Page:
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Sen. Obama wins South Carolina Presidential Primary; 25% of voters cite Health Care as most important issue
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Sen. Obama wins South Carolina Presidential Primary; 25% of voters cite Health Care as most important issue

[Jan 28, 2008] Sen. Barack Obama (Ill.) on Saturday won the South Carolina Democratic presidential primary with 55% of the vote, followed by Sen. Hillary Rodham Clinton (N.Y.) with 27% and former Sen. John Edwards (N.C.) with 18%, the AP/Winston-Salem Journal reports (AP/Winston-Salem Journal, 1/27).


According to an exit poll, among three issues, 52% of voters cited the economy as the most important in the election, compared with 25% who cited health care and 19% who cited the war in Iraq.

Among voters who cited health care as the most important issue, 56% voted for Obama, compared with 26% who voted for Clinton and 18% who voted for Edwards.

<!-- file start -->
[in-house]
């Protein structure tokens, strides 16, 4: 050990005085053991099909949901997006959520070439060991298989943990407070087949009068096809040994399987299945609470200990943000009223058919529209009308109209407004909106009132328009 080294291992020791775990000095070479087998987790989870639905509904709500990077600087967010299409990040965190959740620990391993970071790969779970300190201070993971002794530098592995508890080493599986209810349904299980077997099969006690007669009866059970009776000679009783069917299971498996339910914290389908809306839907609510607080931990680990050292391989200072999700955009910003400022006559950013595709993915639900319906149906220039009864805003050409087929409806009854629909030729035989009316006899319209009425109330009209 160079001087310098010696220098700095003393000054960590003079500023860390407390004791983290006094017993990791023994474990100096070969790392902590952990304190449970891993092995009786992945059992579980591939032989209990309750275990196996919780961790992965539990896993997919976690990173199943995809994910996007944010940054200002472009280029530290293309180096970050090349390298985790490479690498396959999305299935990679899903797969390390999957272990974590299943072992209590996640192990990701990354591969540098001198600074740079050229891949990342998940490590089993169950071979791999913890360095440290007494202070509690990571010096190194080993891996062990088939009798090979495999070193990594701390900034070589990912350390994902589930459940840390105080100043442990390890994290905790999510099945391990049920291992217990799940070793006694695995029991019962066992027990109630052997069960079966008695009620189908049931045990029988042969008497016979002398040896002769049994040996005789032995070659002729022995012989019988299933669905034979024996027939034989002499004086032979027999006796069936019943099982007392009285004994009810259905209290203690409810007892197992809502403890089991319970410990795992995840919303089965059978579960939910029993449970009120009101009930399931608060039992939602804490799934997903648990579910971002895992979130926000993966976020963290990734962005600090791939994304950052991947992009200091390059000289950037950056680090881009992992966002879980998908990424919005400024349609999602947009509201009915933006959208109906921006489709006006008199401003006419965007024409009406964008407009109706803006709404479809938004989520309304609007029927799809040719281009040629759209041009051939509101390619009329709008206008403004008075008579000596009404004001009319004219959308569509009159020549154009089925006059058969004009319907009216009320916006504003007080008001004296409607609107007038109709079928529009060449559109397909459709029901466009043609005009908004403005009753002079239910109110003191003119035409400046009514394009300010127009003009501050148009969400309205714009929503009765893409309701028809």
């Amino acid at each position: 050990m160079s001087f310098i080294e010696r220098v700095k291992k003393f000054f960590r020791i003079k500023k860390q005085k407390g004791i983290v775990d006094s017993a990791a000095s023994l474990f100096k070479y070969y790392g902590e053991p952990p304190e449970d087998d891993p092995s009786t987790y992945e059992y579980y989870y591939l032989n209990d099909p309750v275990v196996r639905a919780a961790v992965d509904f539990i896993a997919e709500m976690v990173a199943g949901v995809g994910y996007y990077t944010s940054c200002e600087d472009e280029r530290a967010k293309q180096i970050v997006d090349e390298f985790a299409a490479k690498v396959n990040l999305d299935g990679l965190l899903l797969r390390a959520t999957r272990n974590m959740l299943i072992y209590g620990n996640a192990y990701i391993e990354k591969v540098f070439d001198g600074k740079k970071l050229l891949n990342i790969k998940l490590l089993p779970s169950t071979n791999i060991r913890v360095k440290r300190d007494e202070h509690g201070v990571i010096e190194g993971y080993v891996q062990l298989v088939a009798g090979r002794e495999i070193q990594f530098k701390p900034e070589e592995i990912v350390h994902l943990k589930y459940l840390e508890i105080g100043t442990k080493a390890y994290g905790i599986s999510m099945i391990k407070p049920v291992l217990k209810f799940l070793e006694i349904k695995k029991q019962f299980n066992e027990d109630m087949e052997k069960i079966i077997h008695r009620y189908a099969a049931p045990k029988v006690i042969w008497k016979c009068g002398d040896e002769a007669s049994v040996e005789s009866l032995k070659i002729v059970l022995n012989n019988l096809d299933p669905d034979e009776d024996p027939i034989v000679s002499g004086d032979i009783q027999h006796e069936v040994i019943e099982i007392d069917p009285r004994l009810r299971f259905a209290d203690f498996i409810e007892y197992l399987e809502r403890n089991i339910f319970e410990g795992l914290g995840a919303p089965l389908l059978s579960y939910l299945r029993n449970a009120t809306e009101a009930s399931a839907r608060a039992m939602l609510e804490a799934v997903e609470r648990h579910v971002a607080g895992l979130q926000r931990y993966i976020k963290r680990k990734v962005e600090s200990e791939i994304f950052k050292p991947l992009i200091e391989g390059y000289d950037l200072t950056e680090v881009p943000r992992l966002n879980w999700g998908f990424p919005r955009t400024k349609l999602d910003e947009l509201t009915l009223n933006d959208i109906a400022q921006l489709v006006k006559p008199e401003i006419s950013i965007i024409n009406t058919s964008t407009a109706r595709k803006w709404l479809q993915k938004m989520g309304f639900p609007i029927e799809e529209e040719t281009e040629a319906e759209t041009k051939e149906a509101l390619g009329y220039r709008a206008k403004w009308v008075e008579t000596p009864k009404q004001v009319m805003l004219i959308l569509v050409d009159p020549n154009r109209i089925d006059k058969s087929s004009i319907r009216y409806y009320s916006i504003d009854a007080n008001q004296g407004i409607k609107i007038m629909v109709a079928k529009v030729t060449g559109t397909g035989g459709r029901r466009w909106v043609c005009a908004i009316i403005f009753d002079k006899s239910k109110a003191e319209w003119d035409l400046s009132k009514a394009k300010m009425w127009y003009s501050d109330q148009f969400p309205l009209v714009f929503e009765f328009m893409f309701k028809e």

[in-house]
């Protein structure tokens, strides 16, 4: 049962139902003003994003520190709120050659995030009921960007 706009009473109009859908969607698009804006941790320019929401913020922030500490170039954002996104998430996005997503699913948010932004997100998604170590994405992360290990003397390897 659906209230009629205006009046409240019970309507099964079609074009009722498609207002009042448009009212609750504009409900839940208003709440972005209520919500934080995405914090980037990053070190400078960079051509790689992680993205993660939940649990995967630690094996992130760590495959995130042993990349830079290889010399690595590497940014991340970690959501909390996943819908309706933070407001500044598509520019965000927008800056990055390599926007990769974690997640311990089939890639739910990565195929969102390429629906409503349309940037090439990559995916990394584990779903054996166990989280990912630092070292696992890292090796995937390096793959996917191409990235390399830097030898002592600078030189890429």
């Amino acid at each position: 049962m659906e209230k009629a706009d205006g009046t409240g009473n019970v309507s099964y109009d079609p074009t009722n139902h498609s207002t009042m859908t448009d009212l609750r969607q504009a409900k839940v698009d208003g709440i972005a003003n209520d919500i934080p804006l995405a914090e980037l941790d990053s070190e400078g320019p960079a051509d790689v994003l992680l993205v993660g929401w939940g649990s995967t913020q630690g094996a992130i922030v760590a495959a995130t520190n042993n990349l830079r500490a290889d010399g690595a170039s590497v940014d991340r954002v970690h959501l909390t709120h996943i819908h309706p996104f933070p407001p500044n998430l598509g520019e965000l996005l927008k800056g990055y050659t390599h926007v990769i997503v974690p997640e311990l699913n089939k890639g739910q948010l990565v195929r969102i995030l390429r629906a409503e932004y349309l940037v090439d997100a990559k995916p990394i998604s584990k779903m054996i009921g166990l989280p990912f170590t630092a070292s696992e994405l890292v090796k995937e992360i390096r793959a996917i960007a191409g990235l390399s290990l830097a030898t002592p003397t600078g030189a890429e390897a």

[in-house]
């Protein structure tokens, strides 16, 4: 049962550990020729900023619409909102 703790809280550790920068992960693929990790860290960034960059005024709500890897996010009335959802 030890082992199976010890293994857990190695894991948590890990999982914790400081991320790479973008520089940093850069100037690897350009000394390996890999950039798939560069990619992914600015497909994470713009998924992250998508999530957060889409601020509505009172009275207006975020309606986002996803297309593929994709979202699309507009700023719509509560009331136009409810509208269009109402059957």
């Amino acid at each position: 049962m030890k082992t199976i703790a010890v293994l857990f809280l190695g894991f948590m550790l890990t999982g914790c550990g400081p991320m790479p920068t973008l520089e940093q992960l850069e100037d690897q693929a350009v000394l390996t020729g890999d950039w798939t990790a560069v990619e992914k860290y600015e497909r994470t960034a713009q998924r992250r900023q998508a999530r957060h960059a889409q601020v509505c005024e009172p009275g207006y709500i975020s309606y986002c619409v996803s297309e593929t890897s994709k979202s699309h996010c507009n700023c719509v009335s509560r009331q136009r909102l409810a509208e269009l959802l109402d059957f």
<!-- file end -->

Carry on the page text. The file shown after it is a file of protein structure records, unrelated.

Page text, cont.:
The poll, conducted by Edison Media Research and Mitofsky International, included responses from 1,905 voters (Washington Post graphic, 1/27).

Focus on Health Care
The San Francisco Chronicle on Sunday examined how, with "health care emerging as a chief domestic issue in the 2008 presidential race, the various candidates are pitching numerous platforms designed to reduce costs and broaden coverage."

"Noting the importance of individual choice and responsibility in shaping health care," Republican candidates have proposed tax credits or tax deductions to help U.S. residents purchase private health insurance and have encouraged health insurers to "offer a wide, fiscally competitive array of options," the Chronicle reports. Democratic candidates have proposed to expand health insurance to all or most residents and to "outlaw the sale of insurance that allows risk ratings based on health status," according to the Chronicle.